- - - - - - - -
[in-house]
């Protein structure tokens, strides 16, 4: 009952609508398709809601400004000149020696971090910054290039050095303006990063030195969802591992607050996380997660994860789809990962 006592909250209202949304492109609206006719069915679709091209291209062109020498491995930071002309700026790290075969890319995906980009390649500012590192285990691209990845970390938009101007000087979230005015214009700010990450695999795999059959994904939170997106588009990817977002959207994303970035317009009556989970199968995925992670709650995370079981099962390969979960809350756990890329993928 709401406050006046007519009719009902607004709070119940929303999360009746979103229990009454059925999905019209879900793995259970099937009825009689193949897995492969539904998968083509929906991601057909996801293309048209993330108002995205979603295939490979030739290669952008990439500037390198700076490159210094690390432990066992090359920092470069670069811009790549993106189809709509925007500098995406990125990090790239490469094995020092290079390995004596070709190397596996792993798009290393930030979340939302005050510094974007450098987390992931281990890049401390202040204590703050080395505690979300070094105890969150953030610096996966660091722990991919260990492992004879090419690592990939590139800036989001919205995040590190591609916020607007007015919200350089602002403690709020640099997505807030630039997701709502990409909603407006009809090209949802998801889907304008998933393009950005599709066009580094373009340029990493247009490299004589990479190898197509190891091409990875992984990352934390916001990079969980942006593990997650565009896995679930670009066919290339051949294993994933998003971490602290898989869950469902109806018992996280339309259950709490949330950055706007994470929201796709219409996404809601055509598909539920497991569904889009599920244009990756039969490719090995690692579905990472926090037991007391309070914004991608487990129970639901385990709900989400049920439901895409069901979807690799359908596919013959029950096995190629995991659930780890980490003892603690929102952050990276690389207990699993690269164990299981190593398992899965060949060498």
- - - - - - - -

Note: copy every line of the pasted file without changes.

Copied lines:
[in-house]
């Protein structure tokens, strides 16, 4: 009952609508398709809601400004000149020696971090910054290039050095303006990063030195969802591992607050996380997660994860789809990962 006592909250209202949304492109609206006719069915679709091209291209062109020498491995930071002309700026790290075969890319995906980009390649500012590192285990691209990845970390938009101007000087979230005015214009700010990450695999795999059959994904939170997106588009990817977002959207994303970035317009009556989970199968995925992670709650995370079981099962390969979960809350756990890329993928 709401406050006046007519009719009902607004709070119940929303999360009746979103229990009454059925999905019209879900793995259970099937009825009689193949897995492969539904998968083509929906991601057909996801293309048209993330108002995205979603295939490979030739290669952008990439500037390198700076490159210094690390432990066992090359920092470069670069811009790549993106189809709509925007500098995406990125990090790239490469094995020092290079390995004596070709190397596996792993798009290393930030979340939302005050510094974007450098987390992931281990890049401390202040204590703050080395505690979300070094105890969150953030610096996966660091722990991919260990492992004879090419690592990939590139800036989001919205995040590190591609916020607007007015919200350089602002403690709020640099997505807030630039997701709502990409909603407006009809090209949802998801889907304008998933393009950005599709066009580094373009340029990493247009490299004589990479190898197509190891091409990875992984990352934390916001990079969980942006593990997650565009896995679930670009066919290339051949294993994933998003971490602290898989869950469902109806018992996280339309259950709490949330950055706007994470929201796709219409996404809601055509598909539920497991569904889009599920244009990756039969490719090995690692579905990472926090037991007391309070914004991608487990129970639901385990709900989400049920439901895409069901979807690799359908596919013959029950096995190629995991659930780890980490003892603690929102952050990276690389207990699993690269164990299981190593398992899965060949060498």